11 Comments:

Blogger mm said...

Doug, I agree completely. Sexual tension and implied sex is SO much hotter than described sex.

12/19/2005 09:14:00 AM  
Blogger Robyn said...

What mm said. Absolutely. I don't need it spelled out; my imagination works just fine.

12/19/2005 09:23:00 AM  
Blogger Pat Kirby said...

But I like spiders...

Many dittos, herein. Especially on the sex part. Grumbled about this on my blog. One of the worst romances I [attempted to] read was one of S. Kenyon's--Night Embrace I think. Hero and heroine were going at it like crazed weasels by page ten. Totally obliterated any sexual tension. The heroine's repeated use of the word "humungous" and description of hero's legs as "like tree trunks" was also a tad off-putting. Dreadful, unsexy, book.

Humor: Mahvelous (necessary) so long as it's adult humor. Another peeve of mine; humor that is so infantile it would make a ten-year old kid barf.

Brain: Give the heroine one. Make it functioning and not just stuffing between her ears.

Two cents from a woman who likes romance, but who can't find a good romance novel.

12/19/2005 09:28:00 AM  
Blogger Blue Gal said...

Persnickety here but Martin and Debi do get it on in the nurse's office.

You might like Patricia Gaffney. We call 'em potato chip books. A waste of calories and not good for ya but ya can't eat just one.

Douglas, my darling, you are hereby elected an honorary woman. Can't do better than that. xoxo

12/19/2005 10:17:00 AM  
Blogger Blue Gal said...

Oh, and don't forget Possession by AS Byatt for your high trash. Chapter 15 is the most romantic thing I've ever read.

12/19/2005 10:18:00 AM  
Blogger Douglas Hoffman said...

Dammit, blue gal, don't go shooting down my theories.

On the other hand, soon after that scene, Martin kills the Russian hit man, Debi finds him with the dead body, and you have a truly original version of "boy loses girl."

My favorite quote from Debi: "Where are all the good men dead, in the heart, or in the head?"

12/19/2005 10:31:00 AM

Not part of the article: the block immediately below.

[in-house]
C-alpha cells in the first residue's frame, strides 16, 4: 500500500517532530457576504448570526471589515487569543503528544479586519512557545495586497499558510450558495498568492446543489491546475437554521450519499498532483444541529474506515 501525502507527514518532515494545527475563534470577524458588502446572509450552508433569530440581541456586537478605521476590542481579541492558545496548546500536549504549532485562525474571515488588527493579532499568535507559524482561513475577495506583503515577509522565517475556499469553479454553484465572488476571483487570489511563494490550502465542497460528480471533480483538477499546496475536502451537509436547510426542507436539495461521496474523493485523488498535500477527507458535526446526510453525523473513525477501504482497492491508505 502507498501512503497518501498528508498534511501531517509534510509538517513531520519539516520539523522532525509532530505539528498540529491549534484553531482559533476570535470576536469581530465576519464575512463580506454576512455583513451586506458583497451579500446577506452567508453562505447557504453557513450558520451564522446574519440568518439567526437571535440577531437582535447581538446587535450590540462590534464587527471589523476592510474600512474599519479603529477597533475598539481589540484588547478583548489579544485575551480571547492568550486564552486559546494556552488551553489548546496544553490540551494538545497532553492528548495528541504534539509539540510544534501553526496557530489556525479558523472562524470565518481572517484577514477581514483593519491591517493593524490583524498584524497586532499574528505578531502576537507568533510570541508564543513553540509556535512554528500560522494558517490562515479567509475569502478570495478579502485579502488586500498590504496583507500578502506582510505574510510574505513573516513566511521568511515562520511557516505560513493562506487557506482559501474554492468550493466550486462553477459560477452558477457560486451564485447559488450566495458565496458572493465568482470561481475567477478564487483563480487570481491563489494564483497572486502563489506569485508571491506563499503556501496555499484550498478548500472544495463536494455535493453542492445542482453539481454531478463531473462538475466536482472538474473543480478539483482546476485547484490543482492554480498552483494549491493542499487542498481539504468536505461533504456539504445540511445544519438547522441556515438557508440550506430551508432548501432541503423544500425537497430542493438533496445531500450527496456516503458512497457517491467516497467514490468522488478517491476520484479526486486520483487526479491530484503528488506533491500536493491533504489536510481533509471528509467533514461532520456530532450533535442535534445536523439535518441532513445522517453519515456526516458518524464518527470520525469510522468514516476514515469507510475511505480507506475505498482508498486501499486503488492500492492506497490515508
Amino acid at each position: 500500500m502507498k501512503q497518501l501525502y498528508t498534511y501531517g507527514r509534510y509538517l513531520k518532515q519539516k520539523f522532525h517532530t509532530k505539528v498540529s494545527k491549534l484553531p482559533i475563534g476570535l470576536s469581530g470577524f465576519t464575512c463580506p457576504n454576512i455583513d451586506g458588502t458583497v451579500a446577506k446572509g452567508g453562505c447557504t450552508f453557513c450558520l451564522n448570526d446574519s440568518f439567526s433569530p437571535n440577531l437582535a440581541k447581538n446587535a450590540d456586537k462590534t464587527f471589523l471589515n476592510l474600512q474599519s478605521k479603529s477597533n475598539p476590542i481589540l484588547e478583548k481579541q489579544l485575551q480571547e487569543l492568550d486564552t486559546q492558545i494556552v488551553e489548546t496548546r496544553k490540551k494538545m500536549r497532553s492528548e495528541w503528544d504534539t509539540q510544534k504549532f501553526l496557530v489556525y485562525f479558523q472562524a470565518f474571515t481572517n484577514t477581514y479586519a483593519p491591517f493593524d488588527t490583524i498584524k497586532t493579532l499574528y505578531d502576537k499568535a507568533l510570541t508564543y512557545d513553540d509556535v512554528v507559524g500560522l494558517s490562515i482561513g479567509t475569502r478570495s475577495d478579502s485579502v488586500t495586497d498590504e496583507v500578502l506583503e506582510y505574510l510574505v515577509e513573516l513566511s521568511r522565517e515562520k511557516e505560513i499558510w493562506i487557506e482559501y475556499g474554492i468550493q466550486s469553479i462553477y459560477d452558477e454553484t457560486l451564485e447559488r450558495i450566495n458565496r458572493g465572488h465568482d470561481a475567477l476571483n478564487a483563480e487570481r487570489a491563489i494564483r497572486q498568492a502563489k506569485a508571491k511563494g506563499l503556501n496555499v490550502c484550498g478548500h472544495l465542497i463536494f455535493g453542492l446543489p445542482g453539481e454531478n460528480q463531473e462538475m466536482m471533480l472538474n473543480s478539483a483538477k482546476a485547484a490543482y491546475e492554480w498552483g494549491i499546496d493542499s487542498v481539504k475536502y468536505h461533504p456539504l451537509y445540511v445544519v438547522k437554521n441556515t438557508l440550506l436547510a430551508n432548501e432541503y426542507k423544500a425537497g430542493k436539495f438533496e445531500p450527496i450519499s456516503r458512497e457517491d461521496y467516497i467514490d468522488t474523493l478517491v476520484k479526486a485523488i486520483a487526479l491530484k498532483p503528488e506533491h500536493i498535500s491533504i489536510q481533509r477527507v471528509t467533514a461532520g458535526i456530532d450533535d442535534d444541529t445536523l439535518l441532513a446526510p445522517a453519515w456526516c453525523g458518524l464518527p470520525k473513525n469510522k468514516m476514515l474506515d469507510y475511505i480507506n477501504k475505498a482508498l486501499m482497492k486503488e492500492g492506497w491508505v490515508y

Blogger Kate R said...

But I miss the spiders.

12/19/2005 04:49:00 PM  
Blogger Bare Rump said...

Pat, Kate, you are such dears. I've been a bad girl, not blogging, but Hollywood has been too much fun. For the two of you, and my other fans, I promise a post before the year is over.

12/19/2005 06:10:00 PM  
Blogger Anduin said...

Oh Doug, you've written what I've been thinking about romance novels for the longest time. People just don't know how to write these things well. I like J.D. Robb's (a.k.a.Nora Roberts) crime novels but she tends to put too much sex in it and that just gets in the way. She has the rest of it down pretty well though. The thing I hate is that I usually read on my lunch hour at work and I don't NEED to be reading about erotic sex. Just don't need it. I prefer the same from movies. Hint at it, but I don't need to see it. Good post Doug and thanks for saying what needed to be said. I hope someone takes it to heart.

12/19/2005 08:08:00 PM  
Blogger Beth said...

A. No, you can't mess around with the HEA and give them other people. No. NO NO NO. Sorry, but that's just a big fat NO and if that's what you want, you gotta go find another genre.

Secondly, hot nookie scenes are fabu. Sadly, few do it well. Even more sadly, those who can't write good nookie ALSO can't write good nookie-less sexual tension.

3. I hated Sex and the City. Which apparently makes me even more weird than previously believed.

Furthermore, YAY a real live SBD from Doug, wooooo omigod i am so tired

12/19/2005 08:45:00 PM  
Blogger Douglas Hoffman said...

I just realized, I did include an HEA in The Brakan Correspondent. Jona & Maureen know what I'm talking about.

You're right, Beth. If Argh had ended up with his whore of a wife, and Bare Rump with some random male spider, it would have been such a let-down.

Thanks for your comments, everyone!

12/19/2005 08:53:00 PM